Speaking of underhood; more than just the power within, the ultralight carbon hood also shrouds an engine bay filled with strut tower braces and other chassis reinforcements. It all points to this CS being a performance sedan that should be taken very seriously not just as an on-road wizard, but a car that feels at home on-track, too.

While underneath all that aerodynamic addenda and bright paint the CS is still a saloon car with four doors, that’s where the similarities with any other 3 Series – M3 Competition included – end. Power has been bumped to 543 horsepower and 479 pound-feet of torque, up from 503 hp on the M3 Competition, though the torque figure remains the same. When set to its most aggressive settings, acceleration from stop is intense to the tune of 3.4 seconds to 100 km/h and just over 11 seconds to 200 km/h, which is absolutely manic. And the noise and touring car-like drama associated with the M3 CS makes for quite the event. The CS feels unlike any M3 before it, including the V8-powered M4 GTS. Which, by the way, was slower to the 100 km/h mark by about a second.

So you’ve gotten yourself to over 200 km/h on the long straight after turn one, and now it’s time to rein things in, which is where the CS really starts to strut its stuff.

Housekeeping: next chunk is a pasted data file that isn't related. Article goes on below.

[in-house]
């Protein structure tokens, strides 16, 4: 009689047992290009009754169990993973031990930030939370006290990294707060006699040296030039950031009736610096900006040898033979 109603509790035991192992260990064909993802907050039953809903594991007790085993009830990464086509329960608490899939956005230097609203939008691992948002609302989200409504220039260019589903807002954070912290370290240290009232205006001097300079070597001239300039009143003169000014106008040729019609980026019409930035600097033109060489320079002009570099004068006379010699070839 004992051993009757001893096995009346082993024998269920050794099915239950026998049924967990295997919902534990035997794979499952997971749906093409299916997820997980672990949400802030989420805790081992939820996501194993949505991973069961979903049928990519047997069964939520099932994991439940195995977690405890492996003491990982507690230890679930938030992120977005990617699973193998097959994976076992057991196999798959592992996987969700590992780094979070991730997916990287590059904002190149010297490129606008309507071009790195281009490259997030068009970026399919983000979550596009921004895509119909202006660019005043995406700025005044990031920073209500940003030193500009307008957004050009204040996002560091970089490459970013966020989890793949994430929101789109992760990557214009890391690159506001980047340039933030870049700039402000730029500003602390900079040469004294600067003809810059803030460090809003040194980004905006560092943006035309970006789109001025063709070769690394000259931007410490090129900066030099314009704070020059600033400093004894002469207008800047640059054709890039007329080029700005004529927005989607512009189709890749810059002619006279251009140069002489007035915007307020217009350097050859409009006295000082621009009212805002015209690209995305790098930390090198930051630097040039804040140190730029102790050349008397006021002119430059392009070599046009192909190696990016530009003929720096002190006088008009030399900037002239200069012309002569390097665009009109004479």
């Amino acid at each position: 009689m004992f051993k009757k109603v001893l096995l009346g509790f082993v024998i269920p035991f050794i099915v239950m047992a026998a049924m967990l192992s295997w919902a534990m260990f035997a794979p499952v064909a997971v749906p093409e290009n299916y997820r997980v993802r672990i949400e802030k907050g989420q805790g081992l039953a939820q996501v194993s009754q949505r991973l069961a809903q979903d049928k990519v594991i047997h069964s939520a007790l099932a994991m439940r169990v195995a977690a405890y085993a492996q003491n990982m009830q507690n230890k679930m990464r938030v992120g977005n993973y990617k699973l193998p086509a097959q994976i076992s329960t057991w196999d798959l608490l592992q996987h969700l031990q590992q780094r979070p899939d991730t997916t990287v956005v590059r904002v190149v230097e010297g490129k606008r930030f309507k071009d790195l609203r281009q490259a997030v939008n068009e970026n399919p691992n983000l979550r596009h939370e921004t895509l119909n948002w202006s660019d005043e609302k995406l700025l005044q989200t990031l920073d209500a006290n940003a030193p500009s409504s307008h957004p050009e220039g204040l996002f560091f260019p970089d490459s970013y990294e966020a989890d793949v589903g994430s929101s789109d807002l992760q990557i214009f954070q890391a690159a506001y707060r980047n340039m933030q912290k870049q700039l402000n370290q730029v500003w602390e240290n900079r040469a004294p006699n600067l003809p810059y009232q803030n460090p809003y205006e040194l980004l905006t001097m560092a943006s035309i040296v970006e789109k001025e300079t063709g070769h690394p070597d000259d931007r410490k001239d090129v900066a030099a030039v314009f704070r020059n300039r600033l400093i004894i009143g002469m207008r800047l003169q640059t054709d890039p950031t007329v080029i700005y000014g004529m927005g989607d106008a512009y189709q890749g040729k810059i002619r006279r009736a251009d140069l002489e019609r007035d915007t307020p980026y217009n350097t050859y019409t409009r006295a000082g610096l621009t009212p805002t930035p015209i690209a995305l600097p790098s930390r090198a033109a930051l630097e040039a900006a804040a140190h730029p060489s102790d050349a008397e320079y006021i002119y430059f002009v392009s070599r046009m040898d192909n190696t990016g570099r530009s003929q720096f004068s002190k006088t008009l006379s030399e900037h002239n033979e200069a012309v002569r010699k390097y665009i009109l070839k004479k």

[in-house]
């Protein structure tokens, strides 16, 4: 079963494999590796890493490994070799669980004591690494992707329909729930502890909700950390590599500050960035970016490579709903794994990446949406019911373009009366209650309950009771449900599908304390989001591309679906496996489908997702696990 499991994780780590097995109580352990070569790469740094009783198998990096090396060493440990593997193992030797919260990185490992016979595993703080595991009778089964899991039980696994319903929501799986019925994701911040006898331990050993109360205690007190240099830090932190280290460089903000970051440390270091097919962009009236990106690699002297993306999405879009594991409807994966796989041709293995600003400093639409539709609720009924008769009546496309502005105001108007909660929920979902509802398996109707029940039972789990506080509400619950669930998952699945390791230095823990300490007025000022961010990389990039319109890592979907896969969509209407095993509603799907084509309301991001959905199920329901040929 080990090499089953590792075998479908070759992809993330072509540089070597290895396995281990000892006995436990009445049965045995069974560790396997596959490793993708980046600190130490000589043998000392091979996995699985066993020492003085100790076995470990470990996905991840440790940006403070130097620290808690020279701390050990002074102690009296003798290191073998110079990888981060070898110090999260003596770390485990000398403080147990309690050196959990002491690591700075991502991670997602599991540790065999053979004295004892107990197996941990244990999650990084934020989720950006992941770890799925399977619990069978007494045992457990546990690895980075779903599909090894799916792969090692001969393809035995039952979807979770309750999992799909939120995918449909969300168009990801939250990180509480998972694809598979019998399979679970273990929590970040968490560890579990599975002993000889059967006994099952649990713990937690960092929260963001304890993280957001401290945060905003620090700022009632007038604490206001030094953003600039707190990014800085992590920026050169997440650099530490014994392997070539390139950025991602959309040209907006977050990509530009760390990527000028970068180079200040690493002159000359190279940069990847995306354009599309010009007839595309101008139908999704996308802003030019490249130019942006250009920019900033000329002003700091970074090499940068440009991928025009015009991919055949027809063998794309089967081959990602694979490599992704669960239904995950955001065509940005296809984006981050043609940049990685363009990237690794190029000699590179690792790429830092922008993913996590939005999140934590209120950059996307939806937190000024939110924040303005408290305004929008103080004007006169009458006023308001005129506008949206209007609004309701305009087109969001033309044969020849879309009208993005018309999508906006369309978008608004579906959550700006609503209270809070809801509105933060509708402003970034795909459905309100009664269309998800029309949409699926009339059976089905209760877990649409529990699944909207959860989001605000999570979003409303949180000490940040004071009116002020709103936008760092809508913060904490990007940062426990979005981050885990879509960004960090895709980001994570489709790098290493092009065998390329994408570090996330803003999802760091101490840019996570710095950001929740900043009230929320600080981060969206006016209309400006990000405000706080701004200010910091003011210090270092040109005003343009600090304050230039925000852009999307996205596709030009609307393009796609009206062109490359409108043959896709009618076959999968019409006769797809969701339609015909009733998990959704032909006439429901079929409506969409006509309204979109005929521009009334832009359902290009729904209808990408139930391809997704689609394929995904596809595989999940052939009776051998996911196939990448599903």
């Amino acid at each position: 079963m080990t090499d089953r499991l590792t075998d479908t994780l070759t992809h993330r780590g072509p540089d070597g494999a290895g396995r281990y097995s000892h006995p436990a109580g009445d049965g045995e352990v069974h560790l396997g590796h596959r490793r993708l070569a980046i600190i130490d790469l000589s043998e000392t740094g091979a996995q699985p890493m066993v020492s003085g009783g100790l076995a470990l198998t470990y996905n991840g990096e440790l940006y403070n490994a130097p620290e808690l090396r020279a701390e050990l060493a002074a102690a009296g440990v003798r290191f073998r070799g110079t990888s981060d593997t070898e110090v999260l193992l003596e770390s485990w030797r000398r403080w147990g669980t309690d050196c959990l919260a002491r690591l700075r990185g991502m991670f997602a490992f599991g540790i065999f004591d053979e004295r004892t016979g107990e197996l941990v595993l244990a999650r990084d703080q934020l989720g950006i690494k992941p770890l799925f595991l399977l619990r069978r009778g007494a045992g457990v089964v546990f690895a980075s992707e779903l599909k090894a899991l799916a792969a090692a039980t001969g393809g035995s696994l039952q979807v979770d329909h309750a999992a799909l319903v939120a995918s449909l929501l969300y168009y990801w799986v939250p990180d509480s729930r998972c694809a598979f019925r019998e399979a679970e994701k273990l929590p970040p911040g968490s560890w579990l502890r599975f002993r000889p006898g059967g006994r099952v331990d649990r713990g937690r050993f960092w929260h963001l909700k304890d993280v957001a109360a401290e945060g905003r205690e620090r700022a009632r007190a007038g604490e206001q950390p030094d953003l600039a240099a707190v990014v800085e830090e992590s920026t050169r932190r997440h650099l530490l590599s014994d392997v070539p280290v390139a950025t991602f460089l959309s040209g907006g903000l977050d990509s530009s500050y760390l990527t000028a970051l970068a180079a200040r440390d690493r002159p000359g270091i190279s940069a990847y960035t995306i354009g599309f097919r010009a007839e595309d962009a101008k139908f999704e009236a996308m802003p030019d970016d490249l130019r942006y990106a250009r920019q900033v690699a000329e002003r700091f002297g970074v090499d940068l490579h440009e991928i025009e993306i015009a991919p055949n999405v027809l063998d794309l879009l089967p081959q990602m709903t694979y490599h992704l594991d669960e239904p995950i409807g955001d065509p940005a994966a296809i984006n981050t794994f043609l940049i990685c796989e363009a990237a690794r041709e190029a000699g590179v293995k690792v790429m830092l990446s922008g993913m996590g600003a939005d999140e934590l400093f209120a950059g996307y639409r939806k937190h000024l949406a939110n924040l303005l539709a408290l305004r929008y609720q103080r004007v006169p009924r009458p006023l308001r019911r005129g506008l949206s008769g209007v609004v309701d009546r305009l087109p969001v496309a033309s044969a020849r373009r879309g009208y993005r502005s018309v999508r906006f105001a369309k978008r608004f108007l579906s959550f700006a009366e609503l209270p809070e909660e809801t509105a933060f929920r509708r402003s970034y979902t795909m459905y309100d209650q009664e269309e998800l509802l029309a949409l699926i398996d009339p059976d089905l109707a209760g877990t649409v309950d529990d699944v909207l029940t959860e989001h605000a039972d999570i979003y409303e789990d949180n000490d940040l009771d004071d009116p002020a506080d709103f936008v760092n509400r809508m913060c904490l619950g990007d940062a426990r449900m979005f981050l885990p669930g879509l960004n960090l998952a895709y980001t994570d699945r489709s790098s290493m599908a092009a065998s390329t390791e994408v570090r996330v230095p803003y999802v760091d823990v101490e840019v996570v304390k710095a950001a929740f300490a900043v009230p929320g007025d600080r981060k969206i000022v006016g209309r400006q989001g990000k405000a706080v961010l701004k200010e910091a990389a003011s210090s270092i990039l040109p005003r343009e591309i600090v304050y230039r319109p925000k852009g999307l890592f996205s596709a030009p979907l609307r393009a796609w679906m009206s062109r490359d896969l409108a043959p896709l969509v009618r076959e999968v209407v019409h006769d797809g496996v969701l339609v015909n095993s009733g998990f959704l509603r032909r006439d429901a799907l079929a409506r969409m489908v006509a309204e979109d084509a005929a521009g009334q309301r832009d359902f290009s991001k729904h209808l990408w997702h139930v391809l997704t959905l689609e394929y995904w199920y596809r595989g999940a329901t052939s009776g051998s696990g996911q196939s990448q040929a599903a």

2024 BMW M3 CS

2024 BMW M3 CS

The standard xDrive AWD system will shuffle power to wherever you need it, on-the-fly. If you really want to go all-out, you can lock out the front wheels and have it drive as a RWD car, but you do sacrifice traction, so the drifts are going to get a little leerier if you don’t watch it. I left it in AWD mode; the power delivery is such that it never gets in your way, and you will be faster on the track in that configuration.

We had the $10,900 ceramic brake option on our car and the stopping power is phenomenal, allowing the driver to focus on the track ahead, nail turn entries, apexes and exits and get on with it. It’s fantastic; the power of the brakes allows more focus on steering inputs, which are met with a response more akin to what you might find in a GT3. The nose goes precisely where you want it to with the more aggressive drive modes (or traction settings) allowing the tail to follow suit with just a little bit of slip right behind you. All the while, the comprehensive suspension tuning and chassis reinforcement keeps everything nice and neutral, the sticky Michelin Pilot Sport Cup 2 rubber providing the kind of grip you’d expect for a car that’s a cage away from going racing.

The M3 has always been a car that punches above its weight class but this is another level for the model. The main takeaway was just how similar it felt to much more track-based specials such as the 911 GT3, or a track pack-equipped Chevrolet Camaro SS 1LE. I wasn’t ready for that, but a few minutes in, and it felt perfectly natural.

2023 BMW M3 CS

BODY STYLE: Four-door performance sedan

DRIVE METHOD: front-engine/all-wheel drive
ENGINE: 3.0-litre inline six-cylinder, 543 hp, 479 lb-ft of torque


TRANSMISSION: 8-speed automatic

Cargo Room: 480 litres

Base MSRP: $148,000